In Brazil, citrus huanglongbing (HLB) is associated with ‘Candidatus Liberibacter americanus’ (CLam) and ‘Ca. Liberibacter asiaticus’ (CLas). However, there are few studies about HLB epidemiology when both Liberibacter spp. and its insect vector, the Asian citrus psyllid (ACP, Diaphorina citri), are present. The objective of this work was to compare the transmission of HLB by ACP when both CLam and CLas are present as primary inoculum. Two experiments were performed under screenhouse conditions from April 2008 to January 2012 (experiment 1) and from February 2011 to December 2015 (experiment 2). The experiments were carried out with sweet orange plants infected with CLam or CLas as inoculum source surrounded by sweet orange healthy plants. One hundred Liberibacter-free adult psyllids were monthly confined to the source of inoculum plants for 7 days with subsequent free movement inside the screenhouse. Fortnightly, nymphs and adults of psyllids were monitored. Psyllid and leaf samples were collected periodically for Liberibacter detection by PCR or quantitative PCR. CLas was detected more frequently than CLam in both psyllid and leaf samples. No mixed infections were detected in the psyllids. A clear prevalence of CLas over CLam was observed in both experiments. The final HLB incidences were 16.7 and 14.5% of Liberibacter-positive test plants, and CLas was detected in 92.3 and 93.1% of these infected plants. Mixed infection was observed only in 3.8% of infected test plants in experiment 1. These results endorse the shift in the prevalence of CLam to CLas observed in citrus orchards of São Paulo, Brazil.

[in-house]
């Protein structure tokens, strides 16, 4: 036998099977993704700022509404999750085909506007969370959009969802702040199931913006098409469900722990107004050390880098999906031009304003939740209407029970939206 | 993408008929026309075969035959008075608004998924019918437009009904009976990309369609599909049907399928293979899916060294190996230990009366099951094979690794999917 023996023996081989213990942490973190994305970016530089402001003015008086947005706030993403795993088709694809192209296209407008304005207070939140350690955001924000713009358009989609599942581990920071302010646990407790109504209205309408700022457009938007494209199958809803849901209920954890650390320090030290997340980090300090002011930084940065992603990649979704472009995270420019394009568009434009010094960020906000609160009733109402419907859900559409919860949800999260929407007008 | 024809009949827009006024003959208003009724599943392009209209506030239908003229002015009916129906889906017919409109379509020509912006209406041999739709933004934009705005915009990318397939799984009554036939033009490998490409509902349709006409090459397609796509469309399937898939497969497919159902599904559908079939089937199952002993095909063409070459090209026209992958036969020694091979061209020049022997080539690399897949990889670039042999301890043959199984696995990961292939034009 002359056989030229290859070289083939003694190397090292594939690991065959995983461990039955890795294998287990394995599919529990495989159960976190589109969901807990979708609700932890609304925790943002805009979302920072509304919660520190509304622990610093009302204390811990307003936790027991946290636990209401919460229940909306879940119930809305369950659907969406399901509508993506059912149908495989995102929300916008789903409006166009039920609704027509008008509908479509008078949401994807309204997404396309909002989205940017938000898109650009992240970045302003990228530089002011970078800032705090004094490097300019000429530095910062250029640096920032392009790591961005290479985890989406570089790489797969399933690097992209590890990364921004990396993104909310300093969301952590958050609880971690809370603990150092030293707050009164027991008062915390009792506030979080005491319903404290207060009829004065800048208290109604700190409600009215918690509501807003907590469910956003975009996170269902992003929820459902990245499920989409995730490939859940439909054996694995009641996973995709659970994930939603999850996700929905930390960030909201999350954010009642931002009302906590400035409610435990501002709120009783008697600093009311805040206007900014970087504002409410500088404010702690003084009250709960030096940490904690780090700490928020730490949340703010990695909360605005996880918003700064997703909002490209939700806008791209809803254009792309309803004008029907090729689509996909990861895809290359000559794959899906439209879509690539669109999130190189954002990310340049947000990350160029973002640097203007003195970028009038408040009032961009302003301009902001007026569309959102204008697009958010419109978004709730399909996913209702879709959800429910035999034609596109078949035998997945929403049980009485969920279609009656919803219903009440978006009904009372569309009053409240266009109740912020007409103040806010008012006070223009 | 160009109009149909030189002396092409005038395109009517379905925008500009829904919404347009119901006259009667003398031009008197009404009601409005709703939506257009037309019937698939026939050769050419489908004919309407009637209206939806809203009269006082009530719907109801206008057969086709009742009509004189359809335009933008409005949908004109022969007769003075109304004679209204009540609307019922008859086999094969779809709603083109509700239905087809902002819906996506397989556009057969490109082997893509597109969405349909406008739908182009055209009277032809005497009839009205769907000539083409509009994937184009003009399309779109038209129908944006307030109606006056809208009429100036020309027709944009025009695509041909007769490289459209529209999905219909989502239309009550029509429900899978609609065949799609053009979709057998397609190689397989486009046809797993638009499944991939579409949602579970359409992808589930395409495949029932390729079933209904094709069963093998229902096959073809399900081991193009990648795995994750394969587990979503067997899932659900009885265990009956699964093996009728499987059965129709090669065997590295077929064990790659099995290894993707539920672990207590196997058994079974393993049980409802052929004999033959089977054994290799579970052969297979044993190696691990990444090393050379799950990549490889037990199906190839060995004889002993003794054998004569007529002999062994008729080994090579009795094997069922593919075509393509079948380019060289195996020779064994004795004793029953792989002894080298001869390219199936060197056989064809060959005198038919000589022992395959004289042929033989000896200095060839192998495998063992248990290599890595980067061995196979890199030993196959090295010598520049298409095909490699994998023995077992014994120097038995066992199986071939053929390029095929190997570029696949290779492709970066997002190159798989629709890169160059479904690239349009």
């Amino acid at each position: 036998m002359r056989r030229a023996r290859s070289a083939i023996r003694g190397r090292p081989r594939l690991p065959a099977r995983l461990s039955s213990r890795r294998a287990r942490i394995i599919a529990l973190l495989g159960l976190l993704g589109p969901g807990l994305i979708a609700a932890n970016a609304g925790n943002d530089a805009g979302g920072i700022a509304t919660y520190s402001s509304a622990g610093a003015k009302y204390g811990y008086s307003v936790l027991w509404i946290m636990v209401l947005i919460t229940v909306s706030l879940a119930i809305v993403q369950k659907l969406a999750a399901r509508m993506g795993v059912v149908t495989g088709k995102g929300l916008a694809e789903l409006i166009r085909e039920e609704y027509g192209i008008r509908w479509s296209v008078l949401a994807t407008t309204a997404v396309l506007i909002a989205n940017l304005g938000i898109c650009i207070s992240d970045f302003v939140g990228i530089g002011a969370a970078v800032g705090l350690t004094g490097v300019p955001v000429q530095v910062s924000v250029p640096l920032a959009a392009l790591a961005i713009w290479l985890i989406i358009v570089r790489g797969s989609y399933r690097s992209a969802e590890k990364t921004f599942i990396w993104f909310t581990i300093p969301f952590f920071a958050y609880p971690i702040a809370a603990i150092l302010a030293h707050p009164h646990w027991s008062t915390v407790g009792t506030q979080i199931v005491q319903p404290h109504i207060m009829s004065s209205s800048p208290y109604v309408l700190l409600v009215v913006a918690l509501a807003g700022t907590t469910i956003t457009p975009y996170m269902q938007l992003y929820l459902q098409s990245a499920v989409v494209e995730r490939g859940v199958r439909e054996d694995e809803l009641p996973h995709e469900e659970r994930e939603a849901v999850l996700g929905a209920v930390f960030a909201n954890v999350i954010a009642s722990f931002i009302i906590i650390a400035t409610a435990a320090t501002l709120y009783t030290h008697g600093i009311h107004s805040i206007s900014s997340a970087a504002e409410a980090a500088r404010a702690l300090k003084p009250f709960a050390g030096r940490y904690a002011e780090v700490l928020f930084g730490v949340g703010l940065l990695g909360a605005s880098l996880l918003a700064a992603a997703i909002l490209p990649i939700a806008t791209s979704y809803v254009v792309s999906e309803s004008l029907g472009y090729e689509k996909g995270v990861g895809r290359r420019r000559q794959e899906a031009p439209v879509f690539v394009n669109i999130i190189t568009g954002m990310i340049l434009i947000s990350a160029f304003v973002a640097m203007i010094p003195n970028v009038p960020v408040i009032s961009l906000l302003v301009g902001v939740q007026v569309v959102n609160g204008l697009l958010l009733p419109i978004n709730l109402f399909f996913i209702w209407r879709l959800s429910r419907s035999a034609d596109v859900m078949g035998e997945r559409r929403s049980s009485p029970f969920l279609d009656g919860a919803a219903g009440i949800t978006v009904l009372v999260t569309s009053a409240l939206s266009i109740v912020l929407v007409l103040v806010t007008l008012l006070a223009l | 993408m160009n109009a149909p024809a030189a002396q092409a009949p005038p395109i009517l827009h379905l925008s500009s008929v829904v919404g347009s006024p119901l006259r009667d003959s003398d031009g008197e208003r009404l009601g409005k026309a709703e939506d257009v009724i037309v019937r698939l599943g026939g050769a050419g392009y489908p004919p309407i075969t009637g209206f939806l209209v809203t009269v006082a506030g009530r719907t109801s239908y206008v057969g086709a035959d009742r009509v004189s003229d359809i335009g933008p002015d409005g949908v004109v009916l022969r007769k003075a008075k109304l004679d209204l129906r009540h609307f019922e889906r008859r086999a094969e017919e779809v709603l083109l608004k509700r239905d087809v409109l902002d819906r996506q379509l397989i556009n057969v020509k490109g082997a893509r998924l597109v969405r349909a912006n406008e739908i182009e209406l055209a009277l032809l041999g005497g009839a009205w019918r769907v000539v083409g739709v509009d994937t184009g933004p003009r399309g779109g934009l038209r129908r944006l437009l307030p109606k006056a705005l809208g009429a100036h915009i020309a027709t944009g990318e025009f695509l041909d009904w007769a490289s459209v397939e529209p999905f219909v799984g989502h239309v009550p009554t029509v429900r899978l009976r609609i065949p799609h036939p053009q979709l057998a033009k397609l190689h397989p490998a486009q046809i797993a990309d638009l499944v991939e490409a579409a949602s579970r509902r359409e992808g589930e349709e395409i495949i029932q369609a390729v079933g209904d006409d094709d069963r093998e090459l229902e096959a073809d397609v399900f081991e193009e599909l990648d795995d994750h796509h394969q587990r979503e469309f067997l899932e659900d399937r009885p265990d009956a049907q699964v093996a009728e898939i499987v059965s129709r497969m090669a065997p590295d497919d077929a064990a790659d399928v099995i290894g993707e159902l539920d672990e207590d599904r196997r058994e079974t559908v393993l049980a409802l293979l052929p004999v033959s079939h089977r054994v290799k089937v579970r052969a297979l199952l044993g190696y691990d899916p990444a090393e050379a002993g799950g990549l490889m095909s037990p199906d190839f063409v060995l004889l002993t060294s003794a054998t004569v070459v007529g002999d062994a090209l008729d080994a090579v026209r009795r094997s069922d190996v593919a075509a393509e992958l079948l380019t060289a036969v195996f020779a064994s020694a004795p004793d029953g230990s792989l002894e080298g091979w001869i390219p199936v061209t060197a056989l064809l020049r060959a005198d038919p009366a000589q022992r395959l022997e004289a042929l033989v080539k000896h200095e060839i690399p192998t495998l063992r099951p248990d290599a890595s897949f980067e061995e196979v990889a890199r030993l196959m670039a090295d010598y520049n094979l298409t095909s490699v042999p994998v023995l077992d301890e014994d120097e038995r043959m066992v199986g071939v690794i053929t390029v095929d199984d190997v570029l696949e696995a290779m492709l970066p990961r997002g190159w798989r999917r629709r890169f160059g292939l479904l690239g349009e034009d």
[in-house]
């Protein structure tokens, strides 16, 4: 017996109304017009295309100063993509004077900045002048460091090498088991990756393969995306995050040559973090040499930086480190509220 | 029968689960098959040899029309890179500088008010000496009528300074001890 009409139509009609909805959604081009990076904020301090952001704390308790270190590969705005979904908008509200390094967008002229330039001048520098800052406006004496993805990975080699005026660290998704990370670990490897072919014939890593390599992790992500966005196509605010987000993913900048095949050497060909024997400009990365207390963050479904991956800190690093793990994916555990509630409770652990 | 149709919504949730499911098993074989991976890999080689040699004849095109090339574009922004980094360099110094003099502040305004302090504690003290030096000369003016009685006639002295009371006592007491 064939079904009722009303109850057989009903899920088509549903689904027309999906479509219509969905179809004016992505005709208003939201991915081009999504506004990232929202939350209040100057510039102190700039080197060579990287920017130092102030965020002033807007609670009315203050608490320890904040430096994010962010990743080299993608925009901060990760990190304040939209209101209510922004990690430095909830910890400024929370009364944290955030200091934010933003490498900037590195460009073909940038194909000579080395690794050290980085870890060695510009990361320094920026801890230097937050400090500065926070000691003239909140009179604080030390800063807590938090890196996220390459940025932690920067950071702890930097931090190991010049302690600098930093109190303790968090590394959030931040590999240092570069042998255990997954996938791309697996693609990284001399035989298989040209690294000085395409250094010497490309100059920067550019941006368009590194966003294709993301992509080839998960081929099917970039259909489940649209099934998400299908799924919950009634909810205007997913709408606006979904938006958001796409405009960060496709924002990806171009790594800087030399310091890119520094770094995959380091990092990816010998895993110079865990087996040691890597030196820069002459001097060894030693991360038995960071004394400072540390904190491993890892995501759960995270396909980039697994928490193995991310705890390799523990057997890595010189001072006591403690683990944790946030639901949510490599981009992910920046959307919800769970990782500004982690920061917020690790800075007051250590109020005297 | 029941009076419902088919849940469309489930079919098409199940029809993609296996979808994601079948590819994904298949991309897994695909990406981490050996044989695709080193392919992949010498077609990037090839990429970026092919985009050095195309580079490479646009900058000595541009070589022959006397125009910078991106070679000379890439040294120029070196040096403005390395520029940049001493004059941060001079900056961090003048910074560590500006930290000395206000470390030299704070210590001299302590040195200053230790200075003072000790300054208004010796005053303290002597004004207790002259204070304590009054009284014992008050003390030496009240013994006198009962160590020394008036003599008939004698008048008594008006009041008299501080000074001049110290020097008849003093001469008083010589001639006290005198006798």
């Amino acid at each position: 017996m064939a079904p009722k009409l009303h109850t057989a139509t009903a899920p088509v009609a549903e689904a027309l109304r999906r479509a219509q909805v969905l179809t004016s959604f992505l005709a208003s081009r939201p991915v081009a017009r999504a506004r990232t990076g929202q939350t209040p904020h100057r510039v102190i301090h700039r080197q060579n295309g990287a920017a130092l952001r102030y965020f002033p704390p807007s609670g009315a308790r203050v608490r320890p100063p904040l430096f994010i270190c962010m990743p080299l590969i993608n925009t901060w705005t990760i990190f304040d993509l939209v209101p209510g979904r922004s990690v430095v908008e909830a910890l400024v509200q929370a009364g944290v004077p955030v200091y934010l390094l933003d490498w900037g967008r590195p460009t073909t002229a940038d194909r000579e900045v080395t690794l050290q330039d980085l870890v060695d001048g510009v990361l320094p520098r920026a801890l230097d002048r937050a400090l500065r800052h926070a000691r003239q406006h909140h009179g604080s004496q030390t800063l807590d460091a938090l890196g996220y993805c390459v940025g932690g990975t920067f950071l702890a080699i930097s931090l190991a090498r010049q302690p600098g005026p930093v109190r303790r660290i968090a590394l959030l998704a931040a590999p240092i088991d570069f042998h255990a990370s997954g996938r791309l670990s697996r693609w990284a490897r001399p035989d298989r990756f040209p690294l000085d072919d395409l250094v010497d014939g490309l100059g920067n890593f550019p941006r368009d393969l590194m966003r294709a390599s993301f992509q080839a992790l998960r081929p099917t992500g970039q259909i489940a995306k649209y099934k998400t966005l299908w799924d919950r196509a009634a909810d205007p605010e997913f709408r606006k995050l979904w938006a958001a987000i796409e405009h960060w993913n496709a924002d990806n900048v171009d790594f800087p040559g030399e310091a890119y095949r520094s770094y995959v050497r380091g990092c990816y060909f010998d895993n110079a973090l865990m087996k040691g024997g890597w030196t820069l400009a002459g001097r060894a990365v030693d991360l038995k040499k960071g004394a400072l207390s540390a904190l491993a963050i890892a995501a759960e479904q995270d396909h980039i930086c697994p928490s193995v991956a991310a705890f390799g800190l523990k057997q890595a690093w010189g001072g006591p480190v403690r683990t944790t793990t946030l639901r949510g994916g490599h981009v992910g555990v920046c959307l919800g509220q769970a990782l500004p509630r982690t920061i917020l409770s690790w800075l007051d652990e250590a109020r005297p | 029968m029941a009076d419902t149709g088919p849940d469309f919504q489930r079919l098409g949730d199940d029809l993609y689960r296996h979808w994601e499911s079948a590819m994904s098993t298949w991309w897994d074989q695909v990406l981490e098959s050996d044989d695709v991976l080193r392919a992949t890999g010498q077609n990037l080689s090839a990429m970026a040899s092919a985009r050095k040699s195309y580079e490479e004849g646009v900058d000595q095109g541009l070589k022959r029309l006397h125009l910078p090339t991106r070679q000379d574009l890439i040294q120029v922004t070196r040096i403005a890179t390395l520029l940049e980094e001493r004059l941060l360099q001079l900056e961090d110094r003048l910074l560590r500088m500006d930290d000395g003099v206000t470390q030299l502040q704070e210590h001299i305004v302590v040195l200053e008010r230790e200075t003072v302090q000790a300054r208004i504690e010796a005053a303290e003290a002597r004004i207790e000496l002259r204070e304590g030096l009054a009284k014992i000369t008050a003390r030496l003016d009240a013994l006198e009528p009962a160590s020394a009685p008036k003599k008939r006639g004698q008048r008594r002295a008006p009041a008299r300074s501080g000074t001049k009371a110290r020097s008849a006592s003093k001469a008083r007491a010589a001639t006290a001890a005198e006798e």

Huanglongbing (HLB) is a citrus disease of worldwide importance, associated with the presence of Candidatus Liberibacter asiaticus (Las) and vectored by the psyllid Diaphorina citri in Asia and the Americas. To properly manage HLB, removal of inoculum sources and control of the psyllid are undertaken. We evaluated the percentage of the psyllid population with Las, sampled from yellow sticky traps over a three-year period and its relationship with insect population, regions, season of the year, and HLB management in citrus areas in the southwestern, central, and northern regions of São Paulo (SP) and southwestern region of Minas Gerais states, Brazil. In each reading, up to 50 psyllids per region were collected and detection of Las in individual psyllids were made by quantitative polymerase chain reaction. The percentage of psyllids with Las—an average of 65.3%—was constant throughout the year in the southwestern region of SP state, while showing an increase from spring to autumn when sampled from central to northern regions. The proportion of psyllids carrying Las from each region and year period were compared by a proportion test and spectral density analysis. The proportion of psyllids carrying Las evaluated in the same region in different seasons presented statistical differences in central (Araraquara) and southwestern (Santa Cruz do Rio Pardo) regions in 2015, with higher values in the first semester (summer and autumn) than in the second semester (winter and spring). Orchards with poor HLB management had higher incidence of psyllids with Las. Spectral density analysis indicated that good management areas had 50% less relevant peaks of psyllids with Las than in areas with poor HLB management practices. The relationship between the percentage of psyllids carrying Las and the number of captured psyllids in the region in a given time denotes the most critical intake time for HLB spread in citrus orchards. The reduction in the population of psyllids carrying Las is a direct benefit from the use of good management practices.